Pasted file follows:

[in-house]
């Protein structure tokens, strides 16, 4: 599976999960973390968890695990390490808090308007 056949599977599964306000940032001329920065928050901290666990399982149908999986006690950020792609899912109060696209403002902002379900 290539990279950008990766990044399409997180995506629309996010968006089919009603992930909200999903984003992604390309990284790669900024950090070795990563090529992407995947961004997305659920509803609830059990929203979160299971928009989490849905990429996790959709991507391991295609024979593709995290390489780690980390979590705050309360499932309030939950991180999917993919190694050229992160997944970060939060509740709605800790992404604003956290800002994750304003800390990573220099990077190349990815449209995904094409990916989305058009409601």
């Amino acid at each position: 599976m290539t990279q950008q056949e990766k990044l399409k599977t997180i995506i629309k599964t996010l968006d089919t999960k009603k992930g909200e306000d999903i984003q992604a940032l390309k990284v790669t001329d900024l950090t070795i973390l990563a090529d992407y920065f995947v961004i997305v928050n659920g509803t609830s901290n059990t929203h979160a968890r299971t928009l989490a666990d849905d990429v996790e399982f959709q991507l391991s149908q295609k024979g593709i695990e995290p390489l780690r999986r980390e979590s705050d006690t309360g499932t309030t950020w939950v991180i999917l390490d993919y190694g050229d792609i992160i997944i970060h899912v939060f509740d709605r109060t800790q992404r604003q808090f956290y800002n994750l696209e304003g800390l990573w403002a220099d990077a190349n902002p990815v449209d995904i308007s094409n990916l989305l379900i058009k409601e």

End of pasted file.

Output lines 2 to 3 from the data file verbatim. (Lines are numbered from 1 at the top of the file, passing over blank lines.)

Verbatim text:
């Protein structure tokens, strides 16, 4: 599976999960973390968890695990390490808090308007 056949599977599964306000940032001329920065928050901290666990399982149908999986006690950020792609899912109060696209403002902002379900 290539990279950008990766990044399409997180995506629309996010968006089919009603992930909200999903984003992604390309990284790669900024950090070795990563090529992407995947961004997305659920509803609830059990929203979160299971928009989490849905990429996790959709991507391991295609024979593709995290390489780690980390979590705050309360499932309030939950991180999917993919190694050229992160997944970060939060509740709605800790992404604003956290800002994750304003800390990573220099990077190349990815449209995904094409990916989305058009409601």
């Amino acid at each position: 599976m290539t990279q950008q056949e990766k990044l399409k599977t997180i995506i629309k599964t996010l968006d089919t999960k009603k992930g909200e306000d999903i984003q992604a940032l390309k990284v790669t001329d900024l950090t070795i973390l990563a090529d992407y920065f995947v961004i997305v928050n659920g509803t609830s901290n059990t929203h979160a968890r299971t928009l989490a666990d849905d990429v996790e399982f959709q991507l391991s149908q295609k024979g593709i695990e995290p390489l780690r999986r980390e979590s705050d006690t309360g499932t309030t950020w939950v991180i999917l390490d993919y190694g050229d792609i992160i997944i970060h899912v939060f509740d709605r109060t800790q992404r604003q808090f956290y800002n994750l696209e304003g800390l990573w403002a220099d990077a190349n902002p990815v449209d995904i308007s094409n990916l989305l379900i058009k409601e």